��Popular Science Monthly
��A Trowel Which Places and Molds Concrete Curbs
AN adjustable trowel which greatly . increases the speed at which concrete
curbs can be made, has
been devised by Charles Upham, of Odell, Illi- nois. The mere ad- justing of its horizontal top-arm will vary the height of the curb as the trowel is pushed along over the roughly- shaped concrete previ- ously placed along the road.
The trowel is made in three pieces. The two side arms are held facing each other at the proper distance by the top arm between them. This arm slides up and down the slots shown in the side arms. In these the height ad- justments are made. The top arm is flared so that it continuously pushes the concrete downward while being guided over it. A more compact mass is thus formed than the ordinary flat trowel could produce.
���As the trowel is pushed along, the top arm is adjusted to the required height, thus shaping the concrete
��man, E. Bourdells, and an American, Captain Eley, have all three independently conceived the scheme of an arrangement in the stock which will prevent the rifle from being fired save at the correct angle.
idea is to place an electromagnet in the stock. The electro- magnet controls the ac- tion of the trigger and locks it normally against releasing the sear of the gun. A mercury column in the stock closes the electro- magnet circuit when the gun is held at the correct angle, unlocks the sear, and permits the soldier to fire the gun. If the angle is not correct, the mercury fails to touch both ends of the open circuit, and so the gun remains locked.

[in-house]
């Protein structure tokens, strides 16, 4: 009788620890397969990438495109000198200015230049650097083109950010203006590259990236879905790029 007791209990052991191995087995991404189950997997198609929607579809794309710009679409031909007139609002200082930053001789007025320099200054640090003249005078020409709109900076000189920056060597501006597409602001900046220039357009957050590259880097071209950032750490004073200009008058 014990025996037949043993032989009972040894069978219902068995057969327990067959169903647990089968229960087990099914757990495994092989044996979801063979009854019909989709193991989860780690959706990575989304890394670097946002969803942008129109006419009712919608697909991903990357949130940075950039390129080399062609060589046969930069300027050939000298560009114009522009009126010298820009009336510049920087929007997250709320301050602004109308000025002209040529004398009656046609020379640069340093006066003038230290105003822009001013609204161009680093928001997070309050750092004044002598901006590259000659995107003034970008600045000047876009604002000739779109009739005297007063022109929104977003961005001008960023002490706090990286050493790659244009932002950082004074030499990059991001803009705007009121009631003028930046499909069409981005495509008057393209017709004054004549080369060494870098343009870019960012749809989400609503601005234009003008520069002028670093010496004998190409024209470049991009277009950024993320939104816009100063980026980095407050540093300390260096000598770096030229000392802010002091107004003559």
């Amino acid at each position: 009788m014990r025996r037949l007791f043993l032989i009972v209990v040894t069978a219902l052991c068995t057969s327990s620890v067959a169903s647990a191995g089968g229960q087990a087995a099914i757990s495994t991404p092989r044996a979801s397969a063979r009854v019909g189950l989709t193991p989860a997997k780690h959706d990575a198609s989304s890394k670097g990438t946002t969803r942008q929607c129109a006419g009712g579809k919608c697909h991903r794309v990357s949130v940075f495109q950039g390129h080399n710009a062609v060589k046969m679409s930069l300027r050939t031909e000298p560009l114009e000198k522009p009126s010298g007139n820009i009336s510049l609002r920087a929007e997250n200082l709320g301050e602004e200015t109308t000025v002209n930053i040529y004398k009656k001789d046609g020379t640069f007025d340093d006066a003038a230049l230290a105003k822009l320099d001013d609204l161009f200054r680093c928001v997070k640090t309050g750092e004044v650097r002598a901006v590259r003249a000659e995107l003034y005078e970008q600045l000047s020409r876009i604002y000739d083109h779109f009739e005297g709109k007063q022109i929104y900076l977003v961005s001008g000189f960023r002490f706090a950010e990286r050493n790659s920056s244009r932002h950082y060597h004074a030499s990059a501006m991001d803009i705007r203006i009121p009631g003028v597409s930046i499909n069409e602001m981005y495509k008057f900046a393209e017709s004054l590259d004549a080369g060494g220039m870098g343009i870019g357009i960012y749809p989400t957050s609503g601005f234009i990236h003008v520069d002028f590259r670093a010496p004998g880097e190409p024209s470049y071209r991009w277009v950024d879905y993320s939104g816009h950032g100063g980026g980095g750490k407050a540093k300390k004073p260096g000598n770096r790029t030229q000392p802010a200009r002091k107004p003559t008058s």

The German and the American ideas are practically alike in they make use of a
��principle in that
pendulum, or pivoted and swinging weight in the stock of the gun, to lock the sear against firing, save when the gun is at the correct angle to score hits.
��Three Separate Plans for Making a Gun Think
MILITARY rifle designers have little faith in the intelligence of troops. The crude and rough-and- ready sights they install and the fool- proof mechanism go to prove this. Their latest idea is to make the rifle refuse to fire when pointed at the wrong elevation — and even to fire itself when pointed at the correct one. Nearly all errors
��Mercury level Rackand sprocket
��in battle are er- rors in the eleva- tion of the rifle; the bullets strike too high or too low. The battle lines, being long, usually take care of side errors.
A German, A. Muller,aFrench-
��Adjustmg screw Distance and thread scale
���The French gun has an electromag- net in the stock which controls the trigger action
��The American gun, like that of the German, has a pivoted weight in the stock to lock the sear against firing except at the correct angle